Between awe at Pakistan’s top three and despair at a non-performing middle order over the last little while there’s only been room for an underwhelming kind of meh for someone who is, by some basic but compelling measures, arguably the world’s best ODI No. 4.
Mohammad Rizwan has been hiding in plain sight for much of the last four years of Pakistan’s ODI journey which by itself is weird, because on the field, Rizwan is never hidden. He’s there with his impeccable glovework every single ball of an innings, chatty rather than chirpy. And then there’s the batting in which, this year, only Babar Azam among Pakistan batters has faced more balls in ODIs. Also, yes, there’s the sideshow of the cramps and the acting, which has been the breeziest confession by a cricketer since Imran Khan admitted using bottle tops for ball tampering in his biography.
Ordinarily it’s impossible to overlook Rizwan and yet somehow that’s exactly what has been happening in ODIs, where his record since March 2019 means he should not at all be slipping by unnoticed. Aiden Markram brings frightening power and a higher ceiling of explosiveness and Ben Stokes, for all his main character energy, has not really been a main character in England’s ODI cricket these last couple of years.
But even with a generously low cut-off of more than 10 innings in that period, Rizwan is the only batter from teams at this tournament averaging 50+ at a 90+ strike rate. The sample size is nascent but he’s already hitting all-time Pakistan numbers at that position. These do feel genuinely like double-take facts. He’s good but he’s been this good?
They’re superficial measures to a degree, so a slightly deeper and more appropriate illustration of his value, of the kind of situations he thrives in, comes through in the following nuggets. Thirteen of his 31 innings at No. 4 have begun with the total less than 50. He’s averaged 52.91 runs in these innings. Again, it’s a small sample but it is the best at this stage that any Pakistan batter has averaged from such situations. The strike rate of nearly 91 is, by some distance, the highest. At No. 4, he’s also been involved in nine century stands, more than any batter in the world in that position since March 2019.
Mohammad Rizwan’s numbers are outstanding, and now he’s doing it on a stage no one can ignore•ICC via Getty Images
This is exactly the kind of batter cricket loves: a feisty, counter-punching man for a crisis, adept at drawing the best not just out of himself, but his partners. This is the batting ideal as Mother Teresa was the human ideal. You can’t argue against it.
Yet he’s consistently flown under the radar, some days lost in the adulation of a sparkling top order, some days sucked into the malfunctions of the middle. That top three, of Fakhar Zaman, Imam-ul-Haq and Babar has tended to take up a lot of oxygen over the last few years, both literally in terms of balls faced, and figuratively in the plaudits it gets for being so prolific. In the opposite way, so too has the middle order beneath Rizwan.
The use of March 2019 as a starting point for his rise is also slightly confusing. That marked a return to the ODI side after two years and after two hundreds in a series against Australia that Pakistan lost 5-0, he didn’t play another ODI until October the following year. It was only then that he became a fixture in the format, and as we all now understand, what happened in pandemic-time ODIs, stayed in pandemic-time ODIs. Nobody remembers them outside of that time. It’s really from the start of this year that he’s taken flight; perhaps no surprise given that he’s never played more ODIs in a calendar year than 2023, or that there’s been a concerted push by the management to instill more trust in the team for what the middle order can do.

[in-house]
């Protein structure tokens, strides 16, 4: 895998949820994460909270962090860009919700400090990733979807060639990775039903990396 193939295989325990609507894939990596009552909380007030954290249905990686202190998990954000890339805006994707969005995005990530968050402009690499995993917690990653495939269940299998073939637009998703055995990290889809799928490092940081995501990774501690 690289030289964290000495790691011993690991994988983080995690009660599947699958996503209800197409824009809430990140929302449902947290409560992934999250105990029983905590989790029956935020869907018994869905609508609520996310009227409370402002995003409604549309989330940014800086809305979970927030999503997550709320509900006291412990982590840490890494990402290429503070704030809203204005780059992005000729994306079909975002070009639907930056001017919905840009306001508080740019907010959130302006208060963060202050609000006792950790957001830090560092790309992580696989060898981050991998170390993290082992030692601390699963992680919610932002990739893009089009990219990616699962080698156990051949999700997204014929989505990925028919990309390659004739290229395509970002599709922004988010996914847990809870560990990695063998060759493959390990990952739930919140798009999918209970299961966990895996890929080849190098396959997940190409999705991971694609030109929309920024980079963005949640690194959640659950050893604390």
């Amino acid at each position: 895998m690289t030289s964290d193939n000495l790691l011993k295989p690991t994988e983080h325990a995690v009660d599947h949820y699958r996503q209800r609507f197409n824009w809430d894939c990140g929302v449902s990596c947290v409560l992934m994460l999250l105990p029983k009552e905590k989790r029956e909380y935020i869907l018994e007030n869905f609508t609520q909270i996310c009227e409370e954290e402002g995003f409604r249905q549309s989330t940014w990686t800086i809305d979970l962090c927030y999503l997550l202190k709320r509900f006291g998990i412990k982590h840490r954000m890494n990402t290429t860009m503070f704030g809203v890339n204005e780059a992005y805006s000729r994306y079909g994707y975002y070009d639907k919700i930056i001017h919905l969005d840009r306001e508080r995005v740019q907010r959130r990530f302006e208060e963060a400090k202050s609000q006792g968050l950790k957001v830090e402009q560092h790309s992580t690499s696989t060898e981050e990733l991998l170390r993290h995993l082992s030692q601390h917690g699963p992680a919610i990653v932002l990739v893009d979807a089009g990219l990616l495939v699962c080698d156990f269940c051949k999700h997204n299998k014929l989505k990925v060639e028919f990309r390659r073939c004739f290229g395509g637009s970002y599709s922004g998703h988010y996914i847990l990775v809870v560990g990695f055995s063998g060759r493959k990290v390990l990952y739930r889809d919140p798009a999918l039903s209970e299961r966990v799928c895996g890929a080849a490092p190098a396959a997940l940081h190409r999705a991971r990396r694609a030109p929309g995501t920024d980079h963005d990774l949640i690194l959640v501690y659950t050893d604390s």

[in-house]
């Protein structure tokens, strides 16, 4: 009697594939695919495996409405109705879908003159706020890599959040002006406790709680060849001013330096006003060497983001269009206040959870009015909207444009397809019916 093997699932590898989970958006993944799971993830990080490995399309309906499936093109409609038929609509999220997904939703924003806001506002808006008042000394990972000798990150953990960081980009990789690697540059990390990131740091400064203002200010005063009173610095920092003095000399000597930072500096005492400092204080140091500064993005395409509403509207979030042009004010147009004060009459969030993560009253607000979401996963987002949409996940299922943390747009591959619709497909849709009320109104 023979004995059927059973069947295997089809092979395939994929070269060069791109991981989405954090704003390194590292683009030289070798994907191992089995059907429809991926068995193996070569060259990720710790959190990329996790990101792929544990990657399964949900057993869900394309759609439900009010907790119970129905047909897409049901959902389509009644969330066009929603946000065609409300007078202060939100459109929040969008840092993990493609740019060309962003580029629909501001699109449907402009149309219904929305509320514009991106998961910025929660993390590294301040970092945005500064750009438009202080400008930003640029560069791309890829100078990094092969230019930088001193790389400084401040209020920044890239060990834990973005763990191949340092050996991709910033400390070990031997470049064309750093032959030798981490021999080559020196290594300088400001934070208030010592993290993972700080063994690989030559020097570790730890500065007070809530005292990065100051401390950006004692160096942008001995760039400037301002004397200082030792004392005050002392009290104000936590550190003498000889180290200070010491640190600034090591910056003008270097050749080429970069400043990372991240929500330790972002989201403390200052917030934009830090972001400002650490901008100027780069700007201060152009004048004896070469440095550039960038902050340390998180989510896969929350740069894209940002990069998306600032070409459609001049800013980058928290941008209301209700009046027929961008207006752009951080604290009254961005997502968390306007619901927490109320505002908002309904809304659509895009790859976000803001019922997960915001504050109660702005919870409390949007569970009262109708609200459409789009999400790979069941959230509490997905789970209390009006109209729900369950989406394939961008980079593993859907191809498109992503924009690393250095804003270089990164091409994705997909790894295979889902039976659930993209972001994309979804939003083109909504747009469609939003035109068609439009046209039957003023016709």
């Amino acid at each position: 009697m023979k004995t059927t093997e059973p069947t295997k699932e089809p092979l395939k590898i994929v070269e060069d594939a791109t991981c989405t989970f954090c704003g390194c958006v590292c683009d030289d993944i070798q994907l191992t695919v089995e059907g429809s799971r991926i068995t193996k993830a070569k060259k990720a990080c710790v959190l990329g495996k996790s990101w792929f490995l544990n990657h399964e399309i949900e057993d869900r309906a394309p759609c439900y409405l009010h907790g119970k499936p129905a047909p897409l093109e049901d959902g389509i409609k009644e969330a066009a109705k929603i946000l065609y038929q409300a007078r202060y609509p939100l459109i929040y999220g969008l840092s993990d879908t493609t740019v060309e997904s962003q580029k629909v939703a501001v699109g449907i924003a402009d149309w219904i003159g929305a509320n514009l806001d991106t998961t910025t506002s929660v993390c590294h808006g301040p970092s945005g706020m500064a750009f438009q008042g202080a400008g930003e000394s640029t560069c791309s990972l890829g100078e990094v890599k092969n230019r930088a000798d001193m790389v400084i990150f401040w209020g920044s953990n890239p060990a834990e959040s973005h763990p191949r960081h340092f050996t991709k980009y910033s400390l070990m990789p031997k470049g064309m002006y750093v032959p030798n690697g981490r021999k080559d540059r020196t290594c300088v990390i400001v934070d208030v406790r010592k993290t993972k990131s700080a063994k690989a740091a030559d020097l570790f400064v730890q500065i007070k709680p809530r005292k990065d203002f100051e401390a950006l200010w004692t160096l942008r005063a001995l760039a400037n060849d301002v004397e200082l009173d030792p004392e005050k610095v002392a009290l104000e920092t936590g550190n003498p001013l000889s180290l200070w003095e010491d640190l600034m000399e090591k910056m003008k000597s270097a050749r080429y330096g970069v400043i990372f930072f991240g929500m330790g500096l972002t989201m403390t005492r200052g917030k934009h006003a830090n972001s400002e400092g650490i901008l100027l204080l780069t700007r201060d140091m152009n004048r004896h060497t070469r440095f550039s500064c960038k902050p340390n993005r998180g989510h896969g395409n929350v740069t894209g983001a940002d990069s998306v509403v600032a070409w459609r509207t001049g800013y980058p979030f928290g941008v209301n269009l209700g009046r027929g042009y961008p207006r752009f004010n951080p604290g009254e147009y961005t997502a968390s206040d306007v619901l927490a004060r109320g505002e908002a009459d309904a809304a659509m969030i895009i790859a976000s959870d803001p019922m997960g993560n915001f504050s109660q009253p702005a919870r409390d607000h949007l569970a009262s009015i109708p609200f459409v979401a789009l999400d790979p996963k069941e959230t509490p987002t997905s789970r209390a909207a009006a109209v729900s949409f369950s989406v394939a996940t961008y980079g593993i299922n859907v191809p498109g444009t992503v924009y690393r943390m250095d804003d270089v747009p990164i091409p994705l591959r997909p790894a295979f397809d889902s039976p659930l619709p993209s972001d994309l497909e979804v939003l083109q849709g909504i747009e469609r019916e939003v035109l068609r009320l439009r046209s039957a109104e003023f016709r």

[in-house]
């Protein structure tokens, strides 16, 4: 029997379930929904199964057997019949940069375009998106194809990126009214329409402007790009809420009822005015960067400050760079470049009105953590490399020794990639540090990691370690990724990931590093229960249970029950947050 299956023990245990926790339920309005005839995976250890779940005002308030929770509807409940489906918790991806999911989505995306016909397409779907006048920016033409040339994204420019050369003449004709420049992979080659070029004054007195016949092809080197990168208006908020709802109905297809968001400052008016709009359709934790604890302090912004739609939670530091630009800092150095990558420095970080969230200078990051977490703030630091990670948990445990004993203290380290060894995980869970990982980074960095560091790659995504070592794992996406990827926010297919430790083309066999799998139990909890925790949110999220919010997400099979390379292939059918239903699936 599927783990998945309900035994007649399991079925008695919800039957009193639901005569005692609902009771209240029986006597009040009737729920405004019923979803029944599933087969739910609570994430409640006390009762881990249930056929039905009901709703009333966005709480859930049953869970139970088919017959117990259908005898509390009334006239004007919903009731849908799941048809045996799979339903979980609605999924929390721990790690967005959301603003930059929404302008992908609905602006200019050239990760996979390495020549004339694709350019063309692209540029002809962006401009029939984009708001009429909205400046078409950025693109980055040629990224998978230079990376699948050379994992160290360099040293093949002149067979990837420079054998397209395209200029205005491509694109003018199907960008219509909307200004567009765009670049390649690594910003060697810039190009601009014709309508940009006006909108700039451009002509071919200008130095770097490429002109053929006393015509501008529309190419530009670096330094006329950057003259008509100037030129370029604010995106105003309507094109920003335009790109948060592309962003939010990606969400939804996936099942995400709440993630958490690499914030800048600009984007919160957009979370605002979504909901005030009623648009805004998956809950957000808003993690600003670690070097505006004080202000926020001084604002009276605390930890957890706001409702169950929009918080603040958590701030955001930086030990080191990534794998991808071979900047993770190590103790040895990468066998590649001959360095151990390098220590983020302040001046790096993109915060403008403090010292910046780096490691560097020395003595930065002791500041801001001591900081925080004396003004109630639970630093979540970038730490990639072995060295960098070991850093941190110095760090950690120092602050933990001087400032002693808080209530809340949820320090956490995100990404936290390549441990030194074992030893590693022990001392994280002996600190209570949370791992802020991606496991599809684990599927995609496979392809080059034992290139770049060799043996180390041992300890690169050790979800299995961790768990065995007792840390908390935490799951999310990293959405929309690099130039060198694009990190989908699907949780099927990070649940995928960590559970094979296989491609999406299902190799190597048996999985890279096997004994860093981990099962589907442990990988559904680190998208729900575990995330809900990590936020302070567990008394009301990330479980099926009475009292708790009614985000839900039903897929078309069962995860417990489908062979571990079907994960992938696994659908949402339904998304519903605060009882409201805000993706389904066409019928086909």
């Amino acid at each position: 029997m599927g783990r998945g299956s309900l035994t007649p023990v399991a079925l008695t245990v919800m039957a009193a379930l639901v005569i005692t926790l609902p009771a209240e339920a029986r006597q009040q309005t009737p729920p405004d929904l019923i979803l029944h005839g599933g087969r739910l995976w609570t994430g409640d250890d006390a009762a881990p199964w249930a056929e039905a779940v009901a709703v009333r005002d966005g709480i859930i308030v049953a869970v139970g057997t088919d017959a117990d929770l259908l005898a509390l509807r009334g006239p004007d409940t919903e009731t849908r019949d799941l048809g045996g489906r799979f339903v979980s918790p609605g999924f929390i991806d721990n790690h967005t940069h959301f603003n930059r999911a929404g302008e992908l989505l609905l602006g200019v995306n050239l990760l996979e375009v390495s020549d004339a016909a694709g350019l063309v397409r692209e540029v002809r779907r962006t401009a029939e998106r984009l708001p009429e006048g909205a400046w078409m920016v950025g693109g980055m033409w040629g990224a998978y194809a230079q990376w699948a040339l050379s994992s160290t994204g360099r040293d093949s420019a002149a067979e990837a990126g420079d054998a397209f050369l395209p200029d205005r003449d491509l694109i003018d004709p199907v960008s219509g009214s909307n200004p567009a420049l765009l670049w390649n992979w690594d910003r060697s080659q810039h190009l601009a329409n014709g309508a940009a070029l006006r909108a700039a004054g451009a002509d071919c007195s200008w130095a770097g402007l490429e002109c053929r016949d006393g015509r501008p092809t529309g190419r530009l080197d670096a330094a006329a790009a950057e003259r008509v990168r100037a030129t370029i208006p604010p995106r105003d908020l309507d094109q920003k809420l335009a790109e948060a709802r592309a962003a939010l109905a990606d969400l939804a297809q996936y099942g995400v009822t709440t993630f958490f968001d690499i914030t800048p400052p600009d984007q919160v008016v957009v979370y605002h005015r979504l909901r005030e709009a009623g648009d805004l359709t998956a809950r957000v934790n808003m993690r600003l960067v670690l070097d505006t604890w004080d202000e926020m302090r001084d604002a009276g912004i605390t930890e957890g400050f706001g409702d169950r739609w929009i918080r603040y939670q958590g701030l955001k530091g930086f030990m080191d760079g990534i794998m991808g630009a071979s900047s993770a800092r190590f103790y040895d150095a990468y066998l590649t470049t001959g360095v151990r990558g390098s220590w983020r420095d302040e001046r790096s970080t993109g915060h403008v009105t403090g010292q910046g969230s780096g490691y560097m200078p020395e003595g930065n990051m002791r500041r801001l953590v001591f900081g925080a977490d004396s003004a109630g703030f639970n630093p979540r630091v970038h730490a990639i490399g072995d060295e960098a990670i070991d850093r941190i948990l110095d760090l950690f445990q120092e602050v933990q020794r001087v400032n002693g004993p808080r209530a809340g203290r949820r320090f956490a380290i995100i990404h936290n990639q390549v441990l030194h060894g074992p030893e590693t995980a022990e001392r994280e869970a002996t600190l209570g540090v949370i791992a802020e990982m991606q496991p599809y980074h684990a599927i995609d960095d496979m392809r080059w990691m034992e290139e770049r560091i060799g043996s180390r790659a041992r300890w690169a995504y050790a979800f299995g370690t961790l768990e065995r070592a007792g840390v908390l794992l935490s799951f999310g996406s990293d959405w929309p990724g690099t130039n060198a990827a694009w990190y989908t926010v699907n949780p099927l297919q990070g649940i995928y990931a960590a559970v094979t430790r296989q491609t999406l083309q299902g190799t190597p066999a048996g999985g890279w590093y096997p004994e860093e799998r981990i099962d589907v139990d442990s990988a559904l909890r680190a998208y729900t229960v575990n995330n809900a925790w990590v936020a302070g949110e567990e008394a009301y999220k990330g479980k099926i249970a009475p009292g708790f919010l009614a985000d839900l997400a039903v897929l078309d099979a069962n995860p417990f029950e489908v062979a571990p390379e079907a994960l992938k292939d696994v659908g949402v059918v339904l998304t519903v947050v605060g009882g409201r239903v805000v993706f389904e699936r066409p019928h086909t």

It’s likely also that there’s been a slight conflation of the T20 Rizwan with the ODI version which is only natural given there’s been so much more of the shorter format since the last World Cup. That debate, about powerplay strike rates and the opening partnership with Babar, is a nuanced one, about explosiveness versus high-speed accumulation. But it’s become heated and dealt with in absolutes, spilling through into other formats where, in fact, those issues don’t matter.
The ODI No. 4 is a tricky position to do right. You could be coming in to face fresh fast bowlers and a hard new ball before the 10th over, warding off an early crisis. Or you could be coming in against spinners or change bowlers and a softer ball in the 30th over, ready to freewheel off a solid base. Potentially you play across all three powerplay fielding restrictions. As a successful opener in T20s and an accomplished No. 6 in Tests (until at least he was dropped – harshly – at the start of the year), Rizwan would appear tailor-made for it, expected to do exactly the kind of things he’s done this year.
Mohammad Rizwan has shown his ability to adjust to situations•ICC via Getty Images
Once you start doing them at a World Cup is when people do start to notice. World Cup performances amplify perceptions and so an unbeaten 131, a match-winning hundred, with eight fours, three sixes and one massive double-bluff of cramp and injury, steering the World Cup’s biggest ever chase, is an innings that people do not forget. It’s an innings that people remember you by, an innings that people identify you by
It is the kind of innings that has nowhere to hide.
And the next match is the kind where there will be nowhere to hide, in front of 100,000 people in the stadium and tens of millions around the world. Which, if we know nothing else about Rizwan we know at least this much, is exactly as he likes it.